Using a 16mm film camera borrowed from the Audio-Video department, filming soon commenced. Because of the low budget ($51 donated by fellow students to start, then another $50 more by generous relatives to finish it), paying $3.00 per 3-minute roll of film meant that most shots had to be done in one take. An employee at the local TV station helped film and edit everything together.

Because the camera couldn’t record sound, music and narration were added in postproduction, which in this case meant projecting the edited film in the Olson’s living room while Tim’s older brother, Ross, recorded funny voice over as two turntables played all the music cues. Did we mention they were using a reel-to-reel tape recorder? And picture and sound weren’t put together until a VHS of the film was made later in the 1980s. For its premiere in June of 1966, the film was projected in the school auditorium while the reel-to-reel taped played alongside it.

The movie is a delightfully amateur, hilarious look at the influence of the Batman TV show even in the first few months it was on the air. Batman at Washburn, as it is appropriately titled, features all the best hallmarks of its namesake series. Everything from the villains’ hideout to Batman’s car is labeled. The climactic fight includes pop-up cards (literally someone holding cards in front of the camera) that say things like “SWAK!”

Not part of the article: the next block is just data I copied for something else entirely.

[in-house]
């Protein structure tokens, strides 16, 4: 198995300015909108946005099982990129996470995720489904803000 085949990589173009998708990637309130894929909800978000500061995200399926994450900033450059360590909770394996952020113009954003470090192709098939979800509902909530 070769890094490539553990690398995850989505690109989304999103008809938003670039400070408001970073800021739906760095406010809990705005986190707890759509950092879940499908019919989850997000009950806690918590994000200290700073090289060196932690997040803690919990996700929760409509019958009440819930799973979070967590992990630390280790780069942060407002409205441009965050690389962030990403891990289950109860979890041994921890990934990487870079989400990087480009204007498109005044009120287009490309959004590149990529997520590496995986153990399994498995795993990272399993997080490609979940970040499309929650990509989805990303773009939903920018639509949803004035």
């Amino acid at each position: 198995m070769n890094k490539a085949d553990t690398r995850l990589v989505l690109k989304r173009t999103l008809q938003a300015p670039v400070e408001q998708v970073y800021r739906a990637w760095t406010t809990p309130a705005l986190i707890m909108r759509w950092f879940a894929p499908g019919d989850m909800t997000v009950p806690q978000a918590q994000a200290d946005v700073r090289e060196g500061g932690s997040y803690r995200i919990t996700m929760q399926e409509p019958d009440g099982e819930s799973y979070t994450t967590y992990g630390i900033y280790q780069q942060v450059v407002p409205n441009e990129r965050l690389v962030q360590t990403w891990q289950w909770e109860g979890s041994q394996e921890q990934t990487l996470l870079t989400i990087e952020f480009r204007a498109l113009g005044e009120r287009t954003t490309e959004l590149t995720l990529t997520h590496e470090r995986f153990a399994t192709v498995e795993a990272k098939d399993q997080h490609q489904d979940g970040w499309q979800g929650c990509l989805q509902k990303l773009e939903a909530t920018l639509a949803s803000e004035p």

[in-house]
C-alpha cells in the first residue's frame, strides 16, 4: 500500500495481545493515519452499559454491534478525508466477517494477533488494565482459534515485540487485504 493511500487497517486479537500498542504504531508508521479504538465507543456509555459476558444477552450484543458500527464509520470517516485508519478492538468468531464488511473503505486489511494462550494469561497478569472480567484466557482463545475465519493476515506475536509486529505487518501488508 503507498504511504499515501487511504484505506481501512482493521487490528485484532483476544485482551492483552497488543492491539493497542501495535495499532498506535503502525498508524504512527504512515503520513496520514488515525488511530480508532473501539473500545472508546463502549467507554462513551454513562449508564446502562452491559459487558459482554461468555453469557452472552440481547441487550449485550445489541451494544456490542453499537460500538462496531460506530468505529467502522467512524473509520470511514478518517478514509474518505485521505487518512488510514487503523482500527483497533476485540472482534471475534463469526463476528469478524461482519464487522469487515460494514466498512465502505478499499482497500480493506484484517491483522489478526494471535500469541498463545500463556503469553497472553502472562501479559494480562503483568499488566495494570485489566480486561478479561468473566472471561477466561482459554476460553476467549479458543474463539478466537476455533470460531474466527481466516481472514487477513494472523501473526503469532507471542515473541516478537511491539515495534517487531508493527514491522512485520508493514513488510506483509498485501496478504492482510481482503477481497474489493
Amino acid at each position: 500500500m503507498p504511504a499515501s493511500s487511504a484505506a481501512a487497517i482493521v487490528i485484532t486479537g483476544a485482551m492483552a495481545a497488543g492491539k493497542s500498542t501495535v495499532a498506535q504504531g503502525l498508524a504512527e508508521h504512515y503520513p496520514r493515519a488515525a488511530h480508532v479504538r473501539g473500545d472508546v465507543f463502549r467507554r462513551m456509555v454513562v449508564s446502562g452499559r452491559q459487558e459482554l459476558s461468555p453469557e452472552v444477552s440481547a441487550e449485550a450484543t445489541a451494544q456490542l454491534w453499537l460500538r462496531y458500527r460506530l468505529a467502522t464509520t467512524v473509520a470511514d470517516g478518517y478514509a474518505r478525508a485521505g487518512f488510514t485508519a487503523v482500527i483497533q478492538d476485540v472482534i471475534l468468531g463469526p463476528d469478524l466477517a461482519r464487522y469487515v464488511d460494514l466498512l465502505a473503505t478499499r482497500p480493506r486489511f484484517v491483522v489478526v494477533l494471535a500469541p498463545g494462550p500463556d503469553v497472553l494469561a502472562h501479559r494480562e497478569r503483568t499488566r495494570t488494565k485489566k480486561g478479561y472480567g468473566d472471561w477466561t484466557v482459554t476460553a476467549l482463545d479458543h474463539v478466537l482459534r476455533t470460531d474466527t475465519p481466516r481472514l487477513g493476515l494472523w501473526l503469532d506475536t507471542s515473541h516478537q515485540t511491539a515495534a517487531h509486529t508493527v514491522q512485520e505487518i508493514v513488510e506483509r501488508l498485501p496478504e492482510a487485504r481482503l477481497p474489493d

The few VHS copies that existed were lost and the film was all but forgotten until a collector, unrelated to anyone involved in the project, happened to see it advertised in an online auction by the original TV employee editor who was now living California. The collector, Mitchell Kaba, jumped at the chance to own such an early Batman fan film and, fortunately for Batman fans everywhere, uploaded a digitized version to YouTube which you can watch below!

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Spiro 22 months ago
Check out Ray Dennis Steckler's

Rat Pfink and Boo Boo

JohnGibbons 22 months ago
Robin wearing a wristwatch is the best
BorisK 23 months ago